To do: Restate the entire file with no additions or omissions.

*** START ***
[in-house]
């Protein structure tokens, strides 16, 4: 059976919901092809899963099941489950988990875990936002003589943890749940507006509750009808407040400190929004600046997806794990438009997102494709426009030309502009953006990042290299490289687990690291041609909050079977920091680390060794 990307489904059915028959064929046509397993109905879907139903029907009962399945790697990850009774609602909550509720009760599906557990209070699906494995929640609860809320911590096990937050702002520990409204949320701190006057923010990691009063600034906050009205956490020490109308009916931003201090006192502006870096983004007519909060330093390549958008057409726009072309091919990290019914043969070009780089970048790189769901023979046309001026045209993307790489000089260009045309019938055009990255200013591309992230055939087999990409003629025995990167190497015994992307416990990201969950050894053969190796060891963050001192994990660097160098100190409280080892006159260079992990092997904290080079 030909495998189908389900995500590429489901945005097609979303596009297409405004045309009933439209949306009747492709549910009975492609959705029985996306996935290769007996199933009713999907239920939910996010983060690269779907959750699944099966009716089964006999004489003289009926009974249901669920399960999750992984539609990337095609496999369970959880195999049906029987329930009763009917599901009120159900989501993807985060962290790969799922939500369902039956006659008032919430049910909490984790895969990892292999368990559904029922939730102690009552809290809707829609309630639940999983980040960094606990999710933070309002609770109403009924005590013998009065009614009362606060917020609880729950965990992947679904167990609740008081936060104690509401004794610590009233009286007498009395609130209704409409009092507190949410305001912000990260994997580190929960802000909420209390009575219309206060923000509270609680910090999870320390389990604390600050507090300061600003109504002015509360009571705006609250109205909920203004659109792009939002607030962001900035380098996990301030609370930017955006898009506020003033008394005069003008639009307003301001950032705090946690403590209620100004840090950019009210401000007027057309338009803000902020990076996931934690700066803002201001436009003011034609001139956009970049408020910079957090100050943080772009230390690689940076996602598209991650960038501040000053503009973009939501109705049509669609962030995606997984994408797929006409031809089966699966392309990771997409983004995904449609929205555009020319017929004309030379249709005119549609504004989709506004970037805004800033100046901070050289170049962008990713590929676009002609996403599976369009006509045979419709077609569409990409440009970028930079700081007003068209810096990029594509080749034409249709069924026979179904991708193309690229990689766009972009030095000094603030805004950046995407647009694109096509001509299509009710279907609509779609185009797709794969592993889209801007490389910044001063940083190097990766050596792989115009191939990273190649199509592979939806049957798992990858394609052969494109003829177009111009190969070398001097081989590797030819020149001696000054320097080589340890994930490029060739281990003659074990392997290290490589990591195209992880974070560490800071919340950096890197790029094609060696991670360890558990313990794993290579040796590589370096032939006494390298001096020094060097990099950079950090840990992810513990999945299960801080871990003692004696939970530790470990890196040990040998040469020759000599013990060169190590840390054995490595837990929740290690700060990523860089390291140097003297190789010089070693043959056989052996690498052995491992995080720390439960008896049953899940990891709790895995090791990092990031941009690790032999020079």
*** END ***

[in-house]
């Protein structure tokens, strides 16, 4: 059976919901092809899963099941489950988990875990936002003589943890749940507006509750009808407040400190929004600046997806794990438009997102494709426009030309502009953006990042290299490289687990690291041609909050079977920091680390060794 990307489904059915028959064929046509397993109905879907139903029907009962399945790697990850009774609602909550509720009760599906557990209070699906494995929640609860809320911590096990937050702002520990409204949320701190006057923010990691009063600034906050009205956490020490109308009916931003201090006192502006870096983004007519909060330093390549958008057409726009072309091919990290019914043969070009780089970048790189769901023979046309001026045209993307790489000089260009045309019938055009990255200013591309992230055939087999990409003629025995990167190497015994992307416990990201969950050894053969190796060891963050001192994990660097160098100190409280080892006159260079992990092997904290080079 030909495998189908389900995500590429489901945005097609979303596009297409405004045309009933439209949306009747492709549910009975492609959705029985996306996935290769007996199933009713999907239920939910996010983060690269779907959750699944099966009716089964006999004489003289009926009974249901669920399960999750992984539609990337095609496999369970959880195999049906029987329930009763009917599901009120159900989501993807985060962290790969799922939500369902039956006659008032919430049910909490984790895969990892292999368990559904029922939730102690009552809290809707829609309630639940999983980040960094606990999710933070309002609770109403009924005590013998009065009614009362606060917020609880729950965990992947679904167990609740008081936060104690509401004794610590009233009286007498009395609130209704409409009092507190949410305001912000990260994997580190929960802000909420209390009575219309206060923000509270609680910090999870320390389990604390600050507090300061600003109504002015509360009571705006609250109205909920203004659109792009939002607030962001900035380098996990301030609370930017955006898009506020003033008394005069003008639009307003301001950032705090946690403590209620100004840090950019009210401000007027057309338009803000902020990076996931934690700066803002201001436009003011034609001139956009970049408020910079957090100050943080772009230390690689940076996602598209991650960038501040000053503009973009939501109705049509669609962030995606997984994408797929006409031809089966699966392309990771997409983004995904449609929205555009020319017929004309030379249709005119549609504004989709506004970037805004800033100046901070050289170049962008990713590929676009002609996403599976369009006509045979419709077609569409990409440009970028930079700081007003068209810096990029594509080749034409249709069924026979179904991708193309690229990689766009972009030095000094603030805004950046995407647009694109096509001509299509009710279907609509779609185009797709794969592993889209801007490389910044001063940083190097990766050596792989115009191939990273190649199509592979939806049957798992990858394609052969494109003829177009111009190969070398001097081989590797030819020149001696000054320097080589340890994930490029060739281990003659074990392997290290490589990591195209992880974070560490800071919340950096890197790029094609060696991670360890558990313990794993290579040796590589370096032939006494390298001096020094060097990099950079950090840990992810513990999945299960801080871990003692004696939970530790470990890196040990040998040469020759000599013990060169190590840390054995490595837990929740290690700060990523860089390291140097003297190789010089070693043959056989052996690498052995491992995080720390439960008896049953899940990891709790895995090791990092990031941009690790032999020079």